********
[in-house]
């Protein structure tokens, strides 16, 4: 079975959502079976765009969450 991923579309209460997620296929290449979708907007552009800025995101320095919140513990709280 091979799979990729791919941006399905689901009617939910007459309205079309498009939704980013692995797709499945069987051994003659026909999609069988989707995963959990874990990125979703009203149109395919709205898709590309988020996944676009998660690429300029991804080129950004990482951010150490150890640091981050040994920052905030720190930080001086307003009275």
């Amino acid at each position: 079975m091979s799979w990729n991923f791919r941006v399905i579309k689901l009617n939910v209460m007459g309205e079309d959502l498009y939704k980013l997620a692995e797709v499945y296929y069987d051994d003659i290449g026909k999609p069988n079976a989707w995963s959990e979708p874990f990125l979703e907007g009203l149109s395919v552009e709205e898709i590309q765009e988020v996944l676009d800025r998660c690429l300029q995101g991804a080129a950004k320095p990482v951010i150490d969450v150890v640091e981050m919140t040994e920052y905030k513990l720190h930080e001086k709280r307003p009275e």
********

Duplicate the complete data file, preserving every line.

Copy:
[in-house]
């Protein structure tokens, strides 16, 4: 079975959502079976765009969450 991923579309209460997620296929290449979708907007552009800025995101320095919140513990709280 091979799979990729791919941006399905689901009617939910007459309205079309498009939704980013692995797709499945069987051994003659026909999609069988989707995963959990874990990125979703009203149109395919709205898709590309988020996944676009998660690429300029991804080129950004990482951010150490150890640091981050040994920052905030720190930080001086307003009275």
């Amino acid at each position: 079975m091979s799979w990729n991923f791919r941006v399905i579309k689901l009617n939910v209460m007459g309205e079309d959502l498009y939704k980013l997620a692995e797709v499945y296929y069987d051994d003659i290449g026909k999609p069988n079976a989707w995963s959990e979708p874990f990125l979703e907007g009203l149109s395919v552009e709205e898709i590309q765009e988020v996944l676009d800025r998660c690429l300029q995101g991804a080129a950004k320095p990482v951010i150490d969450v150890v640091e981050m919140t040994e920052y905030k513990l720190h930080e001086k709280r307003p009275e």